News

New insight into plant immunity

A discovery could help crop breeders produce disease-resistant plants, and ensure future food supplies.

University scientists have identified an important cog in the molecular machinery of plant immunity.

Their findings, published in the journal Nature, may also have implications for treating human immune-related disorders.

Fighting infection

Plants are under constant attack from disease-causing organisms, which feed off the plant cells and cause infection.

They have developed an immune system to protect themselves.

One defence mechanism triggers the death of infected cells, removing the food source from the infection.

Plants generate a short, sharp shock that kills off the cells around where the disease is trying to invade and essentially starves out the disease.

Professor Gary LoakeSchool of Biological Sciences

Counter-attack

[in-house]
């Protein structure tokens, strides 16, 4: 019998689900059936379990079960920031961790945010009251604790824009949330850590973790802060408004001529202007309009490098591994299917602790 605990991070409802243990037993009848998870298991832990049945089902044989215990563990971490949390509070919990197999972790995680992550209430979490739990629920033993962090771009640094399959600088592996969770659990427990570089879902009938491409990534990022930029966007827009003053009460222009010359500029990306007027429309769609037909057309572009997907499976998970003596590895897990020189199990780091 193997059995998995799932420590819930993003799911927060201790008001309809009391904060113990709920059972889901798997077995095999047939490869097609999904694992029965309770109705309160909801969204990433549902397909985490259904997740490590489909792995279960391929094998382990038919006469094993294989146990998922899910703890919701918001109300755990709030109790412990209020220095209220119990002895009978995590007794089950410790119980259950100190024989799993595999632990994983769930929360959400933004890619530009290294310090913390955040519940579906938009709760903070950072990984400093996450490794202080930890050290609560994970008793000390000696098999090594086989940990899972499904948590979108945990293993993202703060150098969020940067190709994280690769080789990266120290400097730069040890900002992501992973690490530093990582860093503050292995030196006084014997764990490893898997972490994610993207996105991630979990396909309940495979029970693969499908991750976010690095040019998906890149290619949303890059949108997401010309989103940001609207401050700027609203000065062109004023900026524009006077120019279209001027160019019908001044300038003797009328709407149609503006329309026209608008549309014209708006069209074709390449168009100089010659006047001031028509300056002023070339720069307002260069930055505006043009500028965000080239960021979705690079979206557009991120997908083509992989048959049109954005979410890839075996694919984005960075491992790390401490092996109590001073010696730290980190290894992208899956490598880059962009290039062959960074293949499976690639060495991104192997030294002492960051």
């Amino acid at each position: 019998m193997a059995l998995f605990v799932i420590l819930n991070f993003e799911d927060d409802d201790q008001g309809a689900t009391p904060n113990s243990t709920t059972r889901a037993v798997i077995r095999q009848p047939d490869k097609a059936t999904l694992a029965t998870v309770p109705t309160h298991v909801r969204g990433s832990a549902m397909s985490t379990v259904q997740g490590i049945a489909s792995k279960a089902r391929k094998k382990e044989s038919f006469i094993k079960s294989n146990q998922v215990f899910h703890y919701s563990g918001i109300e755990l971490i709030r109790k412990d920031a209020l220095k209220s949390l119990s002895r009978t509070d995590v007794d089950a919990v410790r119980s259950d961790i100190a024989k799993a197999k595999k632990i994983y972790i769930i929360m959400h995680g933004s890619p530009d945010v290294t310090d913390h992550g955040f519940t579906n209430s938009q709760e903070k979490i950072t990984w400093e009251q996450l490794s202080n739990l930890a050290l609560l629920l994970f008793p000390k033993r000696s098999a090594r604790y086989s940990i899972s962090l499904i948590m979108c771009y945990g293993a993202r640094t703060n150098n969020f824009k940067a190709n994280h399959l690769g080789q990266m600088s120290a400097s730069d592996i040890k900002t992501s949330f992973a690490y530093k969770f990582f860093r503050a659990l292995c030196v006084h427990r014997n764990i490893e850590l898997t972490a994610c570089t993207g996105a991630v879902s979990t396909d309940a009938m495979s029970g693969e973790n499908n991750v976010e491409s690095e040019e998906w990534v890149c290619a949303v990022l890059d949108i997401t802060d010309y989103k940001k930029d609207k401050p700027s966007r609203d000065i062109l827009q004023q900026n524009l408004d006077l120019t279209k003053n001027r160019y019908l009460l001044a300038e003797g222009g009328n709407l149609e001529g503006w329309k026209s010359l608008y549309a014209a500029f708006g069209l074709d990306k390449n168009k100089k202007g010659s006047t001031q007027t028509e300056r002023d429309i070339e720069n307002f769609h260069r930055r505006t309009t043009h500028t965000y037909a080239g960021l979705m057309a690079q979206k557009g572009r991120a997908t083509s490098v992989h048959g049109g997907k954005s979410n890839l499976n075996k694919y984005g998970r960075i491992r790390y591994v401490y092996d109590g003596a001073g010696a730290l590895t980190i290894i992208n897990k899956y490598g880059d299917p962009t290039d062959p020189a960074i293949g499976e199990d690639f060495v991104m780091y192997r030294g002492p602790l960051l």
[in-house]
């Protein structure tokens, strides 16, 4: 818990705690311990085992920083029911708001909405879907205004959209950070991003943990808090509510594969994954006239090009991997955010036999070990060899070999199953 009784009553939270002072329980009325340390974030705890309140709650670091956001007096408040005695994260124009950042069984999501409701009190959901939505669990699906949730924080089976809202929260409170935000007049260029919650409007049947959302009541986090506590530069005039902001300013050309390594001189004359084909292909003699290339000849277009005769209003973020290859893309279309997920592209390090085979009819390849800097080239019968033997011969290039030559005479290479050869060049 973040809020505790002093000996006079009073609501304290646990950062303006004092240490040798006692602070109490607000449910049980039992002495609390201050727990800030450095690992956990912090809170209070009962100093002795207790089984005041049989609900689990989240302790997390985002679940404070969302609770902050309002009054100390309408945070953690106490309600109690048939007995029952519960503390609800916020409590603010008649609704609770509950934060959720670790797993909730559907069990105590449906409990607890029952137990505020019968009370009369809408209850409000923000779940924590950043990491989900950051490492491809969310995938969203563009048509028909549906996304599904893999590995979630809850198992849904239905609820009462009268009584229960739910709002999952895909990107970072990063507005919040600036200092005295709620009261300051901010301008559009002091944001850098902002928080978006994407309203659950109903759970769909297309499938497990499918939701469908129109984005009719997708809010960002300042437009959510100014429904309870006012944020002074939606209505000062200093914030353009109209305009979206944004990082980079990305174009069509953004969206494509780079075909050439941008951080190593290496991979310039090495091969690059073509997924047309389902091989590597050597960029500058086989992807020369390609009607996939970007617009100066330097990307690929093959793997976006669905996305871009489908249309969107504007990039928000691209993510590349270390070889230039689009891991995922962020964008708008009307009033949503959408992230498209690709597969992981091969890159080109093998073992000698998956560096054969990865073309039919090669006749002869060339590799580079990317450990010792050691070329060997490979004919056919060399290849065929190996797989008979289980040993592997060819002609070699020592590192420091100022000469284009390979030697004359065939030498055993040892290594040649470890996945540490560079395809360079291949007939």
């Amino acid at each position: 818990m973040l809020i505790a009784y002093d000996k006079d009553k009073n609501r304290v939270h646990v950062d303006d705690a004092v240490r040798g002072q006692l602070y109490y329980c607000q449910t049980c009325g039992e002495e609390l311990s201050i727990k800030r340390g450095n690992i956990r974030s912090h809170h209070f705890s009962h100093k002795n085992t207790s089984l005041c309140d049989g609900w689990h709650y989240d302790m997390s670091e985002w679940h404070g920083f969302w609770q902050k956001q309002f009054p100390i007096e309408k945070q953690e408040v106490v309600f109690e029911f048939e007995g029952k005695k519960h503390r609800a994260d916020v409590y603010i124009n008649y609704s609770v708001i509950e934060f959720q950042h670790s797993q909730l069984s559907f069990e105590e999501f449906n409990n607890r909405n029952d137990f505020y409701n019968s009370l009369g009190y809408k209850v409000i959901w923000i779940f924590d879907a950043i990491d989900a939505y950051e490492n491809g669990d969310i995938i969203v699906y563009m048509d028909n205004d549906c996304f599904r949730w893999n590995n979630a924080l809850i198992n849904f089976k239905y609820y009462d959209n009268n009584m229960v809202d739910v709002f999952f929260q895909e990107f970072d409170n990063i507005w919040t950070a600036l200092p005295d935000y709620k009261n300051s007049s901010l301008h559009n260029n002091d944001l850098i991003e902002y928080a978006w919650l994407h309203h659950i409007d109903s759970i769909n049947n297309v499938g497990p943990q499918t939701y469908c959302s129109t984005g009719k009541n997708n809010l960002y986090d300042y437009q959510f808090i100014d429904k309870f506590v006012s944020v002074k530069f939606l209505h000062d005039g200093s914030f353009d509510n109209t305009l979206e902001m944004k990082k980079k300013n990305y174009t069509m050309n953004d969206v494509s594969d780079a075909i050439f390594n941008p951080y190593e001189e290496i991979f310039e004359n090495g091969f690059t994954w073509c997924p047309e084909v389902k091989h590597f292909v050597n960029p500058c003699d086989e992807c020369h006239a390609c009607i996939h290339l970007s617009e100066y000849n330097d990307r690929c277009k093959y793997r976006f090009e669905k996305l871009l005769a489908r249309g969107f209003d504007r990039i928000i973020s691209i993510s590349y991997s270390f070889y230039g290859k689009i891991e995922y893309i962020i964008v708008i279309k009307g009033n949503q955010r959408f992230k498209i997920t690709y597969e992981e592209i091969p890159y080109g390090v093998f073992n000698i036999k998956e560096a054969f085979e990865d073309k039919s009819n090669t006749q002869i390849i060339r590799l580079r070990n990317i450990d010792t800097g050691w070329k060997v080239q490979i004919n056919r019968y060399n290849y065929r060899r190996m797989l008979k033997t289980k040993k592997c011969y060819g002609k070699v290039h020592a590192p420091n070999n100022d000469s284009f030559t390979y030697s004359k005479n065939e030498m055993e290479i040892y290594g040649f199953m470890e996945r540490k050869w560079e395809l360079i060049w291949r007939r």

Researchers have shed light on how a key enzyme at the centre of this process is regulated.

The enzyme, called NADPH oxidase, produces a chemical that helps kill the invading organism and also activates a suicide programme to eliminate plant cells that have become infected.

A new mechanism has been discovered that enables this enzyme to produce enough of this chemical to kill off the infection without causing excessive damage to the plant.

Human link

The same enzyme is also produced by the human immune system.

People whose bodies cannot effectively produce it can suffer from chronic granulomatous disease, or CGD, which makes it difficult to fight bacterial and fungal infections.

They often suffer from pneumonia and abscesses.

The study was funded by the Biotechnology and Biological Sciences Research Council, the Darwin Trust, the Engineering and Physical Sciences Research Council, the Ministry of Education Malaysia, and via a Torrance Scholarship.

We hope that plant breeders will be able to use this information to develop disease-resistant varieties. Our discovery may also open new opportunities to treat human immune disorders, such as CGD.

Professor Gary LoakeSchool of Biological Sciences